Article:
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Round striker hole for Glock slide?

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Hello everyone,

We machine Glock slides (from billet) and I wanted to get a general Glock user consensus on what you think as a consumer about an aftermarket Glock slide with a round striker hole instead of the factory rectangular hole? The factory striker tip would be able to pass through it normally and (as far as our testing has shown, the pistol fires as good as factory).

Reason for this is quicker manufacturing lead times and eliminating add costs--since we can CNC drill the round striker hole in-house instead of sending it out to EDM the rectangular striker hole.

Your opinions would greatly help us decide on whether to pursue this route.

Thank you in advance!

-N
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I have a Gen3 G35 that started to have failures to fire. Good indent on primers. I blamed it on my reloads having high primers as most would fire on second attempt. Not the problem. Replaced firing pin spring. Nope. After several thousand more rounds with the failures happening almost every mag I was at and end.
Removed all internals and sent the pistol to Glock for refurbish with letter explaining my problems. Received the Glock and went to the range. Not a single failure in several hundred rounds.
I got to thinking that maybe Glock had fixed a problem with the gun. Removed all the new parts and reinstalled the old. The problem returned. This Glock had been fired about 35,000 rds. with most being reloads with CCI primers. And yes I tried different primers before sending it to Glock.
Detailed stripped and started comparing the old with the new. Fortunately I started with the firing pin. It was only then that I could see the very fine point on the firing pin was rounded. Primer strikes had looked good but comparing those with the rounds fired with new rounds with a 10X jewelers lupe you could see that there was a definite deeper, sharper imprint. So Glock firing pins can wear out. A round firing pin should be even more robust.
I have not wanted a Gen 5 but when they make G27 in black I will have one.
 

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Just relating my personal experience. I have a 1992 Gen2 G22 with 65,000 rounds, that was sent to Glock for refurbish at 60,000 rounds. The original firing pin is in the gun now and I keep the new one as a spare.
If you look closely at the Gen1 thru 4 Glock firing pins the thin blade has a fine point that would be more likely to wear [shorten] than a round one. Not an engineer but simple physics would lead you to believe that a firing pin with more mass/surface area would tend to wear less. If no one else has ever had a Glock firing pin to wear down to the point of unreliability then I guess I got a Honda tranny.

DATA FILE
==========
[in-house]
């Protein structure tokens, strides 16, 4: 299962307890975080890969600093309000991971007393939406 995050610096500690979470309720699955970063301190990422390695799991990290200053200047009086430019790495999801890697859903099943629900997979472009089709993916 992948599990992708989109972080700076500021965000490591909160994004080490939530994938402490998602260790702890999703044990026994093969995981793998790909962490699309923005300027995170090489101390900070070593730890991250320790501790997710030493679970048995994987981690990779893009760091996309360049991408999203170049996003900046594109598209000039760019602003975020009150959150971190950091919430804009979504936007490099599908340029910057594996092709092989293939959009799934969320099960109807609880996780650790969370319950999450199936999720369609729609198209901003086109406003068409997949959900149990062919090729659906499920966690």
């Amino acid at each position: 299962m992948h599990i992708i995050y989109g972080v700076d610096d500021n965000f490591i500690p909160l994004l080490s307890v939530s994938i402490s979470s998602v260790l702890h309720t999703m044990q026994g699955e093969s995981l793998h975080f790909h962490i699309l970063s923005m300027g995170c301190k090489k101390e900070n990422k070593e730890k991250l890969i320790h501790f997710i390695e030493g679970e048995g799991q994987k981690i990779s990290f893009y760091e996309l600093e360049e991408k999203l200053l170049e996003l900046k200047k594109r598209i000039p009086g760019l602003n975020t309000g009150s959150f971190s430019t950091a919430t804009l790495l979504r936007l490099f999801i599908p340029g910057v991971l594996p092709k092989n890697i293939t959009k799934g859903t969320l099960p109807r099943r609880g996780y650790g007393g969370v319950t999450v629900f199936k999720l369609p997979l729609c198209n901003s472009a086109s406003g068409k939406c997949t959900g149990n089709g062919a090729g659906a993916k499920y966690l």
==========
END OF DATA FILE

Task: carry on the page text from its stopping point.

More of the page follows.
I have posted previously about these two guns that Glock refurbished for me without charging a dime including return shipping.
I do reload to feed my seven Glocks, about 200,000 plus rds. by my guesstimate. For about twelve years I was shooting as many as seven matches monthly. I don't play golf, cannot play tennis any more, and I only fish when I go to the coast.
So this is what I do, shoot, reload, shoot, reload, shoot...................
 

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I am assuming that Glock engineers identified a less costly manufacturing process for the slide and firing pin and saw no downside and possibly greater longevity. It may have the military trials that promoted this change. But what experience do the have?
If the OP has the machinery and talents to make a slide I don't think that making a round firing pin would be very difficult.
I have 'assumed' that you are very defensive on this subject. I merely related an instance of a failure that had me perplexed as I did not think that a Glock firing pin would wear to unreliability with my 60,000 rd Glock as an example of one that had not. I have another Gen2 G24 with 25,000 plus rounds that has not malfunctioned, but I will keep a close look when I do my 5 -6 thousand round detail strip.
I stand by my belief that a round firing pin will be stronger and more wear resistant than a narrow thin blade unless an engineer can post differently.
CCI primers are generally thought to be the hardest of the readily available primers. If federal primers were available to me I might never have had a problem. I do know that I had a worn firing pin and a new one solved the problem.
You also seem to have decided that I would buy one of these slides an install OEM parts.
Of all the things that I have changed and modified the slide is not one of them.
 
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